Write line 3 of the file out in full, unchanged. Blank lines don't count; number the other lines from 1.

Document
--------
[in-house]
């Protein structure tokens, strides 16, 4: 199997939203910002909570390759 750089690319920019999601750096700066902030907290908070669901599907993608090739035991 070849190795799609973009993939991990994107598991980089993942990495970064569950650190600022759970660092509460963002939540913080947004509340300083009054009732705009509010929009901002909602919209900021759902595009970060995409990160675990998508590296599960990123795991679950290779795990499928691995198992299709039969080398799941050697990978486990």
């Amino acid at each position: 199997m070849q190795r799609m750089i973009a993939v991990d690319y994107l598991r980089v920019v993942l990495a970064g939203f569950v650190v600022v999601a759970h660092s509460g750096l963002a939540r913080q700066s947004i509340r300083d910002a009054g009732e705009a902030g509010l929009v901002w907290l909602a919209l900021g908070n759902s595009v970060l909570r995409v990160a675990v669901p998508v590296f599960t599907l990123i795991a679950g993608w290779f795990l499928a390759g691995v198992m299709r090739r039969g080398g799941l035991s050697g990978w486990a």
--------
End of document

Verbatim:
């Amino acid at each position: 199997m070849q190795r799609m750089i973009a993939v991990d690319y994107l598991r980089v920019v993942l990495a970064g939203f569950v650190v600022v999601a759970h660092s509460g750096l963002a939540r913080q700066s947004i509340r300083d910002a009054g009732e705009a902030g509010l929009v901002w907290l909602a919209l900021g908070n759902s595009v970060l909570r995409v990160a675990v669901p998508v590296f599960t599907l990123i795991a679950g993608w290779f795990l499928a390759g691995v198992m299709r090739r039969g080398g799941l035991s050697g990978w486990a």